A Few Brief Reflections on the Leak
By Eric Segall
The Supreme Court has confirmed that the draft opinion overturning
Roe v. Wade and Planned Parenthood v. Casey is authentic but, like all drafts, might change
before it is final. Below are a few observations.
If the final opinion is substantially the same as the draft one, the tone is egregious and full of hubris. Reasonable people can disagree
about whether the right to abortion should be protected by the Supreme Court.
But the dismissive rhetoric by Justice Samuel Alito of the reasoning in both Roe
and Casey is unnecessary and hateful. There are ways to write an opinion
overturning those landmark cases that are sensitive to both sides. The draft is
definitely not such an opinion and, if the tone remains, will further incense
the left and increase polarization on this difficult issue. The opinion reads
more like a Scalia dissent or an inflammatory argument of a media pundit than a
Supreme Court opinion dealing with the most difficult of topics.
By referring to “unborn human beings” and using similar rhetoric, the Court may well be laying the groundwork for future courts to
strike down abortion protections in blue states. That result would be a
calamity beyond imagination.
The draft opinion's discussion of the history of abortion law in America does not accurately reflect our country's real struggles with this issue. Abortions before quickening were not illegal in America as a general matter before the mid-19th century. So much for serious originalism (no surprise).
As Mike wrote today in a Verdict column, this draft opinion is likely just the beginning of major changes in constitutional doctrine. He said the following:
The Alito draft... distinguish[es] the abortion right from the rights recognized in the cases on which Roe and Casey rely. Crucially, Roe and Casey do not rely on Lawrence or Obergefell, as both of those rulings post-date Roe and Casey. The not-so-subtle implication is that the Court stands prepared to overrule Lawrence and Obergefell.
What this means, and what I have been saying for a while, is that the Court's striking down of state same-sex marriage bans in Obergefell, and federal bans in Windsor, may well be overturned by the Court. Chief Justice Roberts ended his dissent in Obergefell by saying:
If you are among the many Americans—of whatever sexual orientation—who favor expanding same-sex marriage, by all means celebrate today’s decision. Celebrate the achievement of a desired goal. Celebrate the opportunity for a new expression of commitment to a partner. Celebrate the availability of new benefits. But do not celebrate the Constitution. It had nothing to do with it.
I have always thought Roberts wrote the last two sentences that way so he would feel justified in reversing Obergefell some day. I fear for America's gay and lesbians as that case may be coming sooner rather than later, either by the Supreme Court, or ambitious Trump appointees to the lower federal bench.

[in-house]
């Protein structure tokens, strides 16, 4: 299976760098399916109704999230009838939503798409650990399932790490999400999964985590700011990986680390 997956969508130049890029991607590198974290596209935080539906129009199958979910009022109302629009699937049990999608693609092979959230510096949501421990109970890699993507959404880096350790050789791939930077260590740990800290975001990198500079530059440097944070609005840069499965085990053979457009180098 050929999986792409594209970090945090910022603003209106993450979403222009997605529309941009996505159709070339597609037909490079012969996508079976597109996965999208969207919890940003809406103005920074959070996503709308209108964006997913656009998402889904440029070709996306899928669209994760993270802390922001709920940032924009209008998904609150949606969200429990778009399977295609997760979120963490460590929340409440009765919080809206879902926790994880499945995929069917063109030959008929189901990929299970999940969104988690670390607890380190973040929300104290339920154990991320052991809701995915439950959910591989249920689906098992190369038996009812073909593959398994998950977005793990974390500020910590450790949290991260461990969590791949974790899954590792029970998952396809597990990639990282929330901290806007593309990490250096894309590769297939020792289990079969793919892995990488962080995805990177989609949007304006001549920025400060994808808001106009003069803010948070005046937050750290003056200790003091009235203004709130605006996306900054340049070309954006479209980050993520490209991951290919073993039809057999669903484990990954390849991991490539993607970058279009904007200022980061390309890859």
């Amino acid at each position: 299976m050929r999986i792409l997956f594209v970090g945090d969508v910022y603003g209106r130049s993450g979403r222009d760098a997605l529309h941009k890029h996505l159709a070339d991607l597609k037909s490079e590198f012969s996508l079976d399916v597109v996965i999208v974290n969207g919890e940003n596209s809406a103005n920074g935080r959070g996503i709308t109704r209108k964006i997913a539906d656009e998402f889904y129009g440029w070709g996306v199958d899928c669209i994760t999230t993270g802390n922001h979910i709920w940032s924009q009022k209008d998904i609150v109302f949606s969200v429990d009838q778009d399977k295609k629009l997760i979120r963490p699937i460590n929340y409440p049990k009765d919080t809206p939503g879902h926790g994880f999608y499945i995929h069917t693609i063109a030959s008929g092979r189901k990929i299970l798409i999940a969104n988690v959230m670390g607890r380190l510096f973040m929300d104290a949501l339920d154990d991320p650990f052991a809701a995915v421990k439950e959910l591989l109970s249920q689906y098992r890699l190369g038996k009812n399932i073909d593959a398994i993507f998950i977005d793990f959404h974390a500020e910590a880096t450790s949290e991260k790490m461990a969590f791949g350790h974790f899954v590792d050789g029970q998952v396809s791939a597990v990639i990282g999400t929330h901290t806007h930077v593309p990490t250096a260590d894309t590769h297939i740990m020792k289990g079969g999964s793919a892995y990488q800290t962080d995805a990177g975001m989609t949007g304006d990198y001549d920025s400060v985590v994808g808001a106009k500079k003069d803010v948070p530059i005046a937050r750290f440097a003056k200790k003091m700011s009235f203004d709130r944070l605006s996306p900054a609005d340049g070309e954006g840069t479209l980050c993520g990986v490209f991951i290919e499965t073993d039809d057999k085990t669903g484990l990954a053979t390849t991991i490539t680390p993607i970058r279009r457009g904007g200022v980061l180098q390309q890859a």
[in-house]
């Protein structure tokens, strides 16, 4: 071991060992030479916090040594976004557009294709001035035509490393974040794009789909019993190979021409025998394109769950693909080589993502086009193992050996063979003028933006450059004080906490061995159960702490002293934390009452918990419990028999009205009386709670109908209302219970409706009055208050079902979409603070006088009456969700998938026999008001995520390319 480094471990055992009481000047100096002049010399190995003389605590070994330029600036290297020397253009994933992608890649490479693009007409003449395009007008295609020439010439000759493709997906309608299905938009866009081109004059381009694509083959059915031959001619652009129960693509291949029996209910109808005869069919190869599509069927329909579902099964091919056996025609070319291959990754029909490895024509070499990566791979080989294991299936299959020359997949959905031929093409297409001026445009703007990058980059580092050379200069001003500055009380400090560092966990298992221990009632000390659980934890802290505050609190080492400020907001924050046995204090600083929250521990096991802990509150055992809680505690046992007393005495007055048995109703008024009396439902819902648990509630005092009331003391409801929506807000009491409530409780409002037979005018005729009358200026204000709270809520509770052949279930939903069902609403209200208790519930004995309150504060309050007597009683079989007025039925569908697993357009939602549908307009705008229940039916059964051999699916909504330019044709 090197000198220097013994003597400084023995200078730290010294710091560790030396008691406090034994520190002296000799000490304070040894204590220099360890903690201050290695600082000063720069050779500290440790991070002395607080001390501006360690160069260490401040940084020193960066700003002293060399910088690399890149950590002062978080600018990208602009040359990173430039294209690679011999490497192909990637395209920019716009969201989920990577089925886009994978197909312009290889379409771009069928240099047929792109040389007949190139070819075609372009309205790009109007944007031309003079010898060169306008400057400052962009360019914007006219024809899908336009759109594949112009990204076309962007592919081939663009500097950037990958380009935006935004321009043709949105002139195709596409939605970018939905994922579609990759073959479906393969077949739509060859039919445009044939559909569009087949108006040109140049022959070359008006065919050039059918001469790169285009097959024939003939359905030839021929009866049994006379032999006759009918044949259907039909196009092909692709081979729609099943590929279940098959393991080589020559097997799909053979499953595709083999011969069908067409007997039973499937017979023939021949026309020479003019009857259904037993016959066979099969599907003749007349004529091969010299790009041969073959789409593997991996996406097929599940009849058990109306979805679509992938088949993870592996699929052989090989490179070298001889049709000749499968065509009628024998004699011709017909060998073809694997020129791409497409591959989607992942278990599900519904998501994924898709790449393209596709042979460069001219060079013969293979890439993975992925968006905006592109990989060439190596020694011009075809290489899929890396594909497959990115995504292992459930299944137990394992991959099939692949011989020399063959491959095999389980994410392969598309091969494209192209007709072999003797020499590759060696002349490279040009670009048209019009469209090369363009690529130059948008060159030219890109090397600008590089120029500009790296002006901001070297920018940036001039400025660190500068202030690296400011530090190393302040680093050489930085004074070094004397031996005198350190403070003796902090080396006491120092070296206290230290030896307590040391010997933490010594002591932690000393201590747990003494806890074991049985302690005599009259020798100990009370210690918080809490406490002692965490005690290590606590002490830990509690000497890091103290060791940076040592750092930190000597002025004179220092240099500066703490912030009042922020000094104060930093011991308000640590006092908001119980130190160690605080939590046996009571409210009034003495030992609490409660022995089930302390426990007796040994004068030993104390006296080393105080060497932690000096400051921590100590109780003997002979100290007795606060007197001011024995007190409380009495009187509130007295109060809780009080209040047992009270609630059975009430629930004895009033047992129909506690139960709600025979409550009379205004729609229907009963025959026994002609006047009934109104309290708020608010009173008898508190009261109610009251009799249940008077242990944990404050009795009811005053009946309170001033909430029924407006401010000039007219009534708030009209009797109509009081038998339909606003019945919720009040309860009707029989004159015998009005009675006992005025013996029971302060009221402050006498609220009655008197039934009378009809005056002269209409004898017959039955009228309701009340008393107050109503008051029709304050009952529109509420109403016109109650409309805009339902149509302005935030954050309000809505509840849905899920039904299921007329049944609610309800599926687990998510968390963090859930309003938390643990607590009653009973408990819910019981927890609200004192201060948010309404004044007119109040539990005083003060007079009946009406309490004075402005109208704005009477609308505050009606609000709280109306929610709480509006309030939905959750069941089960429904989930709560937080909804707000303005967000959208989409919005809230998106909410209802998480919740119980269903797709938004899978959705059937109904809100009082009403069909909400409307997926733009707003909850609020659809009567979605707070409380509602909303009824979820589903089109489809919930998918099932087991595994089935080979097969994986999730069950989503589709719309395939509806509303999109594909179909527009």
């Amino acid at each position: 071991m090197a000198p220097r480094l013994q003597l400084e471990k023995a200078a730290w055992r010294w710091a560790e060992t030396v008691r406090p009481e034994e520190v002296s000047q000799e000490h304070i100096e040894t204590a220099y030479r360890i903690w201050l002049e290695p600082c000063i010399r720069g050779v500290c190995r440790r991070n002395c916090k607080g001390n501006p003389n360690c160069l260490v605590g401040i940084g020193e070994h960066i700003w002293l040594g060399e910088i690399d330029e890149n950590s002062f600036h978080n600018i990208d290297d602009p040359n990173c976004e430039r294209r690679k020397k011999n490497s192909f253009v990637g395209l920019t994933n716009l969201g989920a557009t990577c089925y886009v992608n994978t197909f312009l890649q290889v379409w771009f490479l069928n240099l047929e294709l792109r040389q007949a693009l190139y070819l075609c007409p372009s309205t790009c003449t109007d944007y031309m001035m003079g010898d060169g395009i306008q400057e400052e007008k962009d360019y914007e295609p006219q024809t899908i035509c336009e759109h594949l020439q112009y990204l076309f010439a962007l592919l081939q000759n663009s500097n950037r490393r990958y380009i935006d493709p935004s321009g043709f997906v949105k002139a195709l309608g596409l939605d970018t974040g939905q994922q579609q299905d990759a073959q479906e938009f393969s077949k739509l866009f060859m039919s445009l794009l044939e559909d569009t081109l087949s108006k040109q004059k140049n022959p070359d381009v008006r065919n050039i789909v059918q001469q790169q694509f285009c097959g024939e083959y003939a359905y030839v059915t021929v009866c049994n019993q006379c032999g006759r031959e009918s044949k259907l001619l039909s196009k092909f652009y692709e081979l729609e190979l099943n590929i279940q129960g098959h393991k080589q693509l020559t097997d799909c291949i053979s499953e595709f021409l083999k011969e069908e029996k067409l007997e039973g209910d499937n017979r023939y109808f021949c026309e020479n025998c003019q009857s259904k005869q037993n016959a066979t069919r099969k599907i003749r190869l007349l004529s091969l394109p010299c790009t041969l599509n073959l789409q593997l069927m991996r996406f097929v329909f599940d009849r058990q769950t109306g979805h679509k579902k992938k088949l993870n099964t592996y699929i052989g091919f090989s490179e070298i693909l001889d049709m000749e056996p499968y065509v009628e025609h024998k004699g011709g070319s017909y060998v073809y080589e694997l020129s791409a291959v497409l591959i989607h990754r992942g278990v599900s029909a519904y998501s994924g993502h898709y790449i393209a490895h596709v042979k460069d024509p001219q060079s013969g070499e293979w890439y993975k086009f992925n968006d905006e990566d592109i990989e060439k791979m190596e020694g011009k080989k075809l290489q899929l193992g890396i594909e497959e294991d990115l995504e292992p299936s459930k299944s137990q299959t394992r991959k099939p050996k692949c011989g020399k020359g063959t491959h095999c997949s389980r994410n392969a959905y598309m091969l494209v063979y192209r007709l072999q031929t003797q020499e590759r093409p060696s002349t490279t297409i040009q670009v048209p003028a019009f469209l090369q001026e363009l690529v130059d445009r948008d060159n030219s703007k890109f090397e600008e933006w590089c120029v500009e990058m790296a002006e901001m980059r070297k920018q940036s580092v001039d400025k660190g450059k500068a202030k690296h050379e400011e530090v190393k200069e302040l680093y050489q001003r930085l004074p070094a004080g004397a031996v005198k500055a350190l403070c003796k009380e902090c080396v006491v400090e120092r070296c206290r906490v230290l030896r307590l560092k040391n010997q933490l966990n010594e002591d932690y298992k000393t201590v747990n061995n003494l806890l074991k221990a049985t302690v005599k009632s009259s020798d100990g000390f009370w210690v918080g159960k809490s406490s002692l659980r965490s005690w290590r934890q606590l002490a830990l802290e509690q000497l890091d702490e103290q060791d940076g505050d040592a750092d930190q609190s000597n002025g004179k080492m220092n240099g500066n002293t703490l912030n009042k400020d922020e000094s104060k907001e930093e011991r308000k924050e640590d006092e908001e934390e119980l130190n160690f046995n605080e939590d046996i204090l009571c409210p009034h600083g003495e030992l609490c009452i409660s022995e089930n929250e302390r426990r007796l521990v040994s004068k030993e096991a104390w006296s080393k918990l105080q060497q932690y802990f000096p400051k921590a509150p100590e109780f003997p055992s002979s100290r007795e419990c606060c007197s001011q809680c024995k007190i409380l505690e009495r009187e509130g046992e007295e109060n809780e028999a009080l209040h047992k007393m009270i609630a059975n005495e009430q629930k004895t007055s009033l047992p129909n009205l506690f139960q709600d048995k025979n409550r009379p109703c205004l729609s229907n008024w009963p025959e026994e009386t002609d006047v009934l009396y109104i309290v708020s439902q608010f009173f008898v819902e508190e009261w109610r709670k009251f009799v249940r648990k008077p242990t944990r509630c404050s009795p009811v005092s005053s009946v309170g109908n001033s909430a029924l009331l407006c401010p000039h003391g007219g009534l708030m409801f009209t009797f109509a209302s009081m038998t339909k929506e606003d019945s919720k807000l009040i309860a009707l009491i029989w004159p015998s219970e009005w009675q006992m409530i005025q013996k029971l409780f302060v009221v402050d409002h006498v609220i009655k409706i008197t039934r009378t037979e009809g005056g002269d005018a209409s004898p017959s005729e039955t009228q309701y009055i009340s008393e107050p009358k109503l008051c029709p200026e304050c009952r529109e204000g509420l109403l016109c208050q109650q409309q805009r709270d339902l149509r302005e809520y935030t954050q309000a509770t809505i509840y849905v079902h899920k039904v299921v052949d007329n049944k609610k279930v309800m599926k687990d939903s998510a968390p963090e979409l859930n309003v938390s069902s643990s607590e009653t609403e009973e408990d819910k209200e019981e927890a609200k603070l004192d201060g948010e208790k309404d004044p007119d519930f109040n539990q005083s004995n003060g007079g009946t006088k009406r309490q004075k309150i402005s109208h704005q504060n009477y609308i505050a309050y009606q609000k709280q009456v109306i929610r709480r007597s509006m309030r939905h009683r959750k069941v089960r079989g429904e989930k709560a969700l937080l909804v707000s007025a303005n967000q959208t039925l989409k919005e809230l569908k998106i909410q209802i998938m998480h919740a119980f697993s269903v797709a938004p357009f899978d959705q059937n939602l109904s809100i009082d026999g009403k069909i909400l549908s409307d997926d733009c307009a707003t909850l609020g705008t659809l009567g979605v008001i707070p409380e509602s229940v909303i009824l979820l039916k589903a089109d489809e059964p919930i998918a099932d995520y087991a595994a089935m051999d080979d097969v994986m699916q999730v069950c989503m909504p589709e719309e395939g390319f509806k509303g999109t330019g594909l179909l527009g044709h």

Assuming the draft opinion becomes the law of the land, one does not have to be a hardcore legal realist like myself to understand and appreciate its major implications for the role of stare decisis at the Supreme Court. Throughout the 1980's and up to the Casey decision, the federal government expressly asked the Court to overrule Roe altogether. In numerous decisions the Court ducked the issue and then in Casey announced that it was not going to reverse Roe despite those efforts expressly on the basis of stare decisis. It was that reasoning that led many to label Casey a "super-precedent." The draft opinion throws all that away with language more appropriate to a political campaign than a judicial opinion. But if the Court can reverse a "precedent on precedent" in one of the most important cases in this country's history, is any other precedent really meaningful? I think not.
Others will write and comment on the leak itself. I will only say that if it turns out the leak was from another Justice, unlikely but possible, the Supreme Court might never be the same.
Finally, we are here today solely because Mitch McConnell blocked President Obama from appointing anyone in 2016, which led to the confirmation of Justice Gorsuch, and then the former Senate Majority Leader rushed through the nomination of Justice Barrett at the end of Trump's term. Without those two appointments, Roe and Casey would not be in danger of being overruled. That chain of events is excellent fodder for political scientists and legal realists. But what I want to say is that, assuming the draft opinion becomes law, the Constitution had nothing to do with it.